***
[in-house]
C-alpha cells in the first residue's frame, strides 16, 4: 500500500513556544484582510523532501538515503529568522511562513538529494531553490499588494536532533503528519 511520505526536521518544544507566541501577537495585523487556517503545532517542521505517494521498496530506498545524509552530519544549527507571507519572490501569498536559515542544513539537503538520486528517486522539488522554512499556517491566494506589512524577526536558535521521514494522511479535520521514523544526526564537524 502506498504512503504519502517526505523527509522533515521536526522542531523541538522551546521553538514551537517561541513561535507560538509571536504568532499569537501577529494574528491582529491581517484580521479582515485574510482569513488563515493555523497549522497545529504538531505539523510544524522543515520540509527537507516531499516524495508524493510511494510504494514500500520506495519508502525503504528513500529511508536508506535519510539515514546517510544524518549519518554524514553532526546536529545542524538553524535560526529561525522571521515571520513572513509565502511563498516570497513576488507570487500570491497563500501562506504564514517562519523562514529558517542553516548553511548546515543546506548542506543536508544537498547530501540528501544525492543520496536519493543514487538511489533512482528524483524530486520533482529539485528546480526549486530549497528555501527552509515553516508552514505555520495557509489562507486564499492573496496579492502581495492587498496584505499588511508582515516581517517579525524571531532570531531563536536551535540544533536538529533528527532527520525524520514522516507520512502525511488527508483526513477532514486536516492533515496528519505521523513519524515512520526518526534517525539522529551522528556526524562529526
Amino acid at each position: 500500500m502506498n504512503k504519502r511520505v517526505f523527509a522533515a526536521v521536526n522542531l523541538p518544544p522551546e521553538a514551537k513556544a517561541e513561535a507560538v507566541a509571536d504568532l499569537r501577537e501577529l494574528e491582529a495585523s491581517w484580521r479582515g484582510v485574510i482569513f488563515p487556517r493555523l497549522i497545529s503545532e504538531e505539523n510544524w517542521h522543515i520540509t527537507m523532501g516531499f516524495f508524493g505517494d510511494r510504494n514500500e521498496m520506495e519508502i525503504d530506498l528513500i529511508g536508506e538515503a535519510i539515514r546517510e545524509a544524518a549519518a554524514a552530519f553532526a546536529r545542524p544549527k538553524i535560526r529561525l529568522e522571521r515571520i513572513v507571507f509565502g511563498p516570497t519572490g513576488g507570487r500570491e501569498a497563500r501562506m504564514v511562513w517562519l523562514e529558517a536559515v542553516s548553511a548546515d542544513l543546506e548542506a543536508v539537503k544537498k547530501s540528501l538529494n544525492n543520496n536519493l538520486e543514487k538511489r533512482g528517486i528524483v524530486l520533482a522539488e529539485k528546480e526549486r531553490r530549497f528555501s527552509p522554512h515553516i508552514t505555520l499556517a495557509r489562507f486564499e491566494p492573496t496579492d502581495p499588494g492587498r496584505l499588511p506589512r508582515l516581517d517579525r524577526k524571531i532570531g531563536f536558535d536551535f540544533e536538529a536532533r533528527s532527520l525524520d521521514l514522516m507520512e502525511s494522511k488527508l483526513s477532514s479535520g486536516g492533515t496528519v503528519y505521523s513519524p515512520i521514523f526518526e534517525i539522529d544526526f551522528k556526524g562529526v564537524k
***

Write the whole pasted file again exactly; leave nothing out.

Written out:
[in-house]
C-alpha cells in the first residue's frame, strides 16, 4: 500500500513556544484582510523532501538515503529568522511562513538529494531553490499588494536532533503528519 511520505526536521518544544507566541501577537495585523487556517503545532517542521505517494521498496530506498545524509552530519544549527507571507519572490501569498536559515542544513539537503538520486528517486522539488522554512499556517491566494506589512524577526536558535521521514494522511479535520521514523544526526564537524 502506498504512503504519502517526505523527509522533515521536526522542531523541538522551546521553538514551537517561541513561535507560538509571536504568532499569537501577529494574528491582529491581517484580521479582515485574510482569513488563515493555523497549522497545529504538531505539523510544524522543515520540509527537507516531499516524495508524493510511494510504494514500500520506495519508502525503504528513500529511508536508506535519510539515514546517510544524518549519518554524514553532526546536529545542524538553524535560526529561525522571521515571520513572513509565502511563498516570497513576488507570487500570491497563500501562506504564514517562519523562514529558517542553516548553511548546515543546506548542506543536508544537498547530501540528501544525492543520496536519493543514487538511489533512482528524483524530486520533482529539485528546480526549486530549497528555501527552509515553516508552514505555520495557509489562507486564499492573496496579492502581495492587498496584505499588511508582515516581517517579525524571531532570531531563536536551535540544533536538529533528527532527520525524520514522516507520512502525511488527508483526513477532514486536516492533515496528519505521523513519524515512520526518526534517525539522529551522528556526524562529526
Amino acid at each position: 500500500m502506498n504512503k504519502r511520505v517526505f523527509a522533515a526536521v521536526n522542531l523541538p518544544p522551546e521553538a514551537k513556544a517561541e513561535a507560538v507566541a509571536d504568532l499569537r501577537e501577529l494574528e491582529a495585523s491581517w484580521r479582515g484582510v485574510i482569513f488563515p487556517r493555523l497549522i497545529s503545532e504538531e505539523n510544524w517542521h522543515i520540509t527537507m523532501g516531499f516524495f508524493g505517494d510511494r510504494n514500500e521498496m520506495e519508502i525503504d530506498l528513500i529511508g536508506e538515503a535519510i539515514r546517510e545524509a544524518a549519518a554524514a552530519f553532526a546536529r545542524p544549527k538553524i535560526r529561525l529568522e522571521r515571520i513572513v507571507f509565502g511563498p516570497t519572490g513576488g507570487r500570491e501569498a497563500r501562506m504564514v511562513w517562519l523562514e529558517a536559515v542553516s548553511a548546515d542544513l543546506e548542506a543536508v539537503k544537498k547530501s540528501l538529494n544525492n543520496n536519493l538520486e543514487k538511489r533512482g528517486i528524483v524530486l520533482a522539488e529539485k528546480e526549486r531553490r530549497f528555501s527552509p522554512h515553516i508552514t505555520l499556517a495557509r489562507f486564499e491566494p492573496t496579492d502581495p499588494g492587498r496584505l499588511p506589512r508582515l516581517d517579525r524577526k524571531i532570531g531563536f536558535d536551535f540544533e536538529a536532533r533528527s532527520l525524520d521521514l514522516m507520512e502525511s494522511k488527508l483526513s477532514s479535520g486536516g492533515t496528519v503528519y505521523s513519524p515512520i521514523f526518526e534517525i539522529d544526526f551522528k556526524g562529526v564537524k